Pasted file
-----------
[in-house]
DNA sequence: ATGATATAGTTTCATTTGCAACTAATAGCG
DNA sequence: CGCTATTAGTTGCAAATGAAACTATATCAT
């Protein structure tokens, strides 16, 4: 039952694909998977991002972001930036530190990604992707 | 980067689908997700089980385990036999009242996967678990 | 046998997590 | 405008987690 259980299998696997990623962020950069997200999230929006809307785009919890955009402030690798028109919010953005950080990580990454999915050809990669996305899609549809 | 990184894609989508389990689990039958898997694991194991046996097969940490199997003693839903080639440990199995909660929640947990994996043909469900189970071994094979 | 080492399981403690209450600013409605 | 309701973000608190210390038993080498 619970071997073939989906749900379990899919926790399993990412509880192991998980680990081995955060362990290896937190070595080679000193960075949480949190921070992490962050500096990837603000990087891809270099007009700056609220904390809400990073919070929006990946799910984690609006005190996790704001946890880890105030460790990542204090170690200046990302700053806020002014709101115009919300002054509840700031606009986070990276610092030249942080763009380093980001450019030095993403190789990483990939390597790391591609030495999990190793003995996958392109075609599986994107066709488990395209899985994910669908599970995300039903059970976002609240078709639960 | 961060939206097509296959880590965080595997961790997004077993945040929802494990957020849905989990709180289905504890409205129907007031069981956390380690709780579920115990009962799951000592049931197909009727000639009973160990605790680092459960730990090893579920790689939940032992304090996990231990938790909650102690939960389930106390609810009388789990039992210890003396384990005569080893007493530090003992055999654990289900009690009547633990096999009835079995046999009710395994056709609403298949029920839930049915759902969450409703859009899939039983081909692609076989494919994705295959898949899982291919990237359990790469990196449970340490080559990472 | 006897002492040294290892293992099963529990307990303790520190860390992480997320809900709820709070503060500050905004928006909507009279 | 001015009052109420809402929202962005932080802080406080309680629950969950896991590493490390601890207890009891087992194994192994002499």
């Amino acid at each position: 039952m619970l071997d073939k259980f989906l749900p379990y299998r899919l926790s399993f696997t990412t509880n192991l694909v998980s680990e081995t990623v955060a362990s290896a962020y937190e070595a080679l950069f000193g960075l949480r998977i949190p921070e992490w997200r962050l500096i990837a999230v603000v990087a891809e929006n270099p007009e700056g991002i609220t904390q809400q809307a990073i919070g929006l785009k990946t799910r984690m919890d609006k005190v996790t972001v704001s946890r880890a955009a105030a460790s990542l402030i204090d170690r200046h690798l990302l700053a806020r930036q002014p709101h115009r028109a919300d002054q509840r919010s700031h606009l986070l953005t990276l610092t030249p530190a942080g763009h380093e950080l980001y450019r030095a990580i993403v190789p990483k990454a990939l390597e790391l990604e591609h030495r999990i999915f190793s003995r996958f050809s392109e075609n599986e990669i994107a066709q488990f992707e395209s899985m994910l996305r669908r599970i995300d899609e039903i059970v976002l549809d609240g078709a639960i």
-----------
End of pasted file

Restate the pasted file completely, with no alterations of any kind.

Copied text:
[in-house]
DNA sequence: ATGATATAGTTTCATTTGCAACTAATAGCG
DNA sequence: CGCTATTAGTTGCAAATGAAACTATATCAT
């Protein structure tokens, strides 16, 4: 039952694909998977991002972001930036530190990604992707 | 980067689908997700089980385990036999009242996967678990 | 046998997590 | 405008987690 259980299998696997990623962020950069997200999230929006809307785009919890955009402030690798028109919010953005950080990580990454999915050809990669996305899609549809 | 990184894609989508389990689990039958898997694991194991046996097969940490199997003693839903080639440990199995909660929640947990994996043909469900189970071994094979 | 080492399981403690209450600013409605 | 309701973000608190210390038993080498 619970071997073939989906749900379990899919926790399993990412509880192991998980680990081995955060362990290896937190070595080679000193960075949480949190921070992490962050500096990837603000990087891809270099007009700056609220904390809400990073919070929006990946799910984690609006005190996790704001946890880890105030460790990542204090170690200046990302700053806020002014709101115009919300002054509840700031606009986070990276610092030249942080763009380093980001450019030095993403190789990483990939390597790391591609030495999990190793003995996958392109075609599986994107066709488990395209899985994910669908599970995300039903059970976002609240078709639960 | 961060939206097509296959880590965080595997961790997004077993945040929802494990957020849905989990709180289905504890409205129907007031069981956390380690709780579920115990009962799951000592049931197909009727000639009973160990605790680092459960730990090893579920790689939940032992304090996990231990938790909650102690939960389930106390609810009388789990039992210890003396384990005569080893007493530090003992055999654990289900009690009547633990096999009835079995046999009710395994056709609403298949029920839930049915759902969450409703859009899939039983081909692609076989494919994705295959898949899982291919990237359990790469990196449970340490080559990472 | 006897002492040294290892293992099963529990307990303790520190860390992480997320809900709820709070503060500050905004928006909507009279 | 001015009052109420809402929202962005932080802080406080309680629950969950896991590493490390601890207890009891087992194994192994002499």
């Amino acid at each position: 039952m619970l071997d073939k259980f989906l749900p379990y299998r899919l926790s399993f696997t990412t509880n192991l694909v998980s680990e081995t990623v955060a362990s290896a962020y937190e070595a080679l950069f000193g960075l949480r998977i949190p921070e992490w997200r962050l500096i990837a999230v603000v990087a891809e929006n270099p007009e700056g991002i609220t904390q809400q809307a990073i919070g929006l785009k990946t799910r984690m919890d609006k005190v996790t972001v704001s946890r880890a955009a105030a460790s990542l402030i204090d170690r200046h690798l990302l700053a806020r930036q002014p709101h115009r028109a919300d002054q509840r919010s700031h606009l986070l953005t990276l610092t030249p530190a942080g763009h380093e950080l980001y450019r030095a990580i993403v190789p990483k990454a990939l390597e790391l990604e591609h030495r999990i999915f190793s003995r996958f050809s392109e075609n599986e990669i994107a066709q488990f992707e395209s899985m994910l996305r669908r599970i995300d899609e039903i059970v976002l549809d609240g078709a639960i």